Natureworks was started by Nancy DuBrule in 1983. With $500 and an old orange Datsun truck, Nancy began taking care of gardens in the Branford area. Within a year, Natureworks opened a retail store in a converted gas station in Stony Creek. In 1990, Natureworks moved to Rt. 22 in Northford. An older home was converted to the garden center, surrounded by organic demonstration gardens. Natureworks now employs up to 25 people during the growing season including landscape, retail, and office staff.
My dear friend, former college roommate, and amazing garden photographer Karen Bussolini and I are seen here at the book signing table at the UCONN Home Gardeners Conference last year. She writes with an artist's eye.
Enjoy her guest post below.
March 10, 2011
This winter’s deep snow protected leucothoes planted later than I probably should have, covered a multitude of things undone and, with drifts of 3 feet or more, allowed me to prune on snowshoes rather than hauling out a ladder. But I missed all the thoughtful time at the window spent gazing at gardens simplified and stripped bare. Winter usually helps me see how to tweak edges and connect everything more gracefully. The gardens are full of herbaceous color – plants I call my foul weather friends. But this year the only visible color was the top 2” of blue wrought-iron chairs sticking up out of the snow. All the ‘Golden Sword’ yuccas, hellebores, Helictotrichon sempervirens, ‘Berggarten’ sage, dianthus, lamb’s ears, heucheras and other perennials whose foliage usually persists long into winter have only just now made an appearance, but they’re looking really fresh.
Snow melted first in perfect circles around each trunk of my oak grove and along boulders and rock walls and got me thinking about microclimates. Snowdrops are blooming like crazy in those warm, protected places. I’ve made a note to plant more in the places where snow first melts, for who can get enough first flowers? But I’m also paying attention to where snow still remains. I’ll plant some there too, so that I’ll have a really long season of bloom. And more of my beloved silver plants will go where it’s high and dry and sunny.
When the garden is bursting with plants, it’s hard to see beds any way other than how they already are. But after 22 winters of window-gazing at this land, I noticed something new this year. Heavy rains that last week flooded the Housatonic River and lifted icebergs onto Route 7, left quite a bit of water in my yard. A patch of sitting water next to a neatly edged bed full of Acorus gramineus ‘Ogon’ (yellow all winter) and other moisture-loving plants suggested that I incorporate that patch into the bed. Contours of the land, defined by water, are just now clearly revealed in a way they never are when things dry out. An interesting pattern has emerged, with drier light-colored leaves on higher ground, darker leaves lower down where it is wet, pools of water on low ground and the end of a wood-chip path has washed out onto the lawn. These intricate patterns are far more interesting than the long simple curved line I drew. They show me how to integrate the garden beds and lawn into my wild natural landscape, and give me great clues about what to plant where. When it stops raining I’ll lay down newspapers and old cardboard to kill the grass and mark these patterns before they disappear. But first I’ll take a photo from inside to remind me when all is lush and green, where the water is.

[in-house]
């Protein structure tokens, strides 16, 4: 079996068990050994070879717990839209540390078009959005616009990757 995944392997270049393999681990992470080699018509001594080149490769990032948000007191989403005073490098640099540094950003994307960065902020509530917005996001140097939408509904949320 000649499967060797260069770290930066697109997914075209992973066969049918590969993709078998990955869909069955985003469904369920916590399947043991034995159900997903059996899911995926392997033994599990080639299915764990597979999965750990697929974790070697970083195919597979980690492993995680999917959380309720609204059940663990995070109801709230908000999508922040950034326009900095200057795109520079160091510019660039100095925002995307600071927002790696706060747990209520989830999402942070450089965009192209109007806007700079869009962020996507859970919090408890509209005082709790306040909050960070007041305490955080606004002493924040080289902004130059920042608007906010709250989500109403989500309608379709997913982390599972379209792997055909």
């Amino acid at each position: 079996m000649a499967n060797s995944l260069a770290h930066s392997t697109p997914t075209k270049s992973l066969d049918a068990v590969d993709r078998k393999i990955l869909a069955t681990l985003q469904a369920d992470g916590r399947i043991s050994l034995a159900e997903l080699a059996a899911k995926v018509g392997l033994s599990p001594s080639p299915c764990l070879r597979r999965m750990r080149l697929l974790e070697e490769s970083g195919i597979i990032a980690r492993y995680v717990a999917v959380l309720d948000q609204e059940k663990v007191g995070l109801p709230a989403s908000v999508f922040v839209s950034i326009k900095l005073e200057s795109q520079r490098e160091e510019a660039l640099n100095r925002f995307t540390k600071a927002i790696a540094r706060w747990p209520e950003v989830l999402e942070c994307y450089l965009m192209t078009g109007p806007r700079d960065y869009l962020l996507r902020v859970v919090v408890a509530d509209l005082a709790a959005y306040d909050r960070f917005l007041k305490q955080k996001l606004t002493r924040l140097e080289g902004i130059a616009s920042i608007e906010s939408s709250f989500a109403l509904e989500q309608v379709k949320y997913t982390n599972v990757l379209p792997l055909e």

Karen Bussolini is a professional garden photographer, author, eco-friendly garden coach, and speaker. She resides in South Kent, CT. Here books are available for sale at Natureworks.
Yesterday, I bundled up and prepared for an afternoon outside in torrential rains doing garden consultations. Boy, was I surprised when the sun came out just after noon. Spring was in the air as it warmed up to the point where I sat outside with my client and literally watched the flowers bloom! It was magical. As my eyes first spanned the property, all I saw was tired lawn and vole tracks everywhere. The longer I sat, the closer I looked. Soon, I noticed that the lawn was filled with tiny tufts of species crocus foliage. Wait a minute, there's a flower bud. Hey, when did that bunch of crocuses open? They weren't there before. Flower after flower appeared, as if by magic, before my eyes. Now I can't say that they were all open when I first sat down. Maybe they were and I missed them as I was so used to looking at the barren winter landscape that I didn't expect to see flowers. Or maybe, just maybe, I happened to be there when they emerged and flowered. It certainly made me spend the rest of the day a lot more aware of my surroundings. When I arrived home, out to my own gardens I went. There they were, my very own beloved species crocus, in flower everywhere. I had forgotten how many little bulbs I had popped in at the tail end of the season, just before the snow arrived. Snowdrops too. I added hundreds of them. As I turned the corner to the south side of my house, there was the very first Iris reticulata flower in full bloom. Never underestimate the power of a tiny flower to stir your soul. I have a feeling things are going to be in fast forward now with the weather promising to be in the 40's and 50's all next week. I have a serious case of spring fever, that wondrous feeling of anticipation that wakes me up at sunrise every morning because I can't wait to get outside and see what's up. Spring officially starts next Sunday, March 20th but for me, it started yesterday.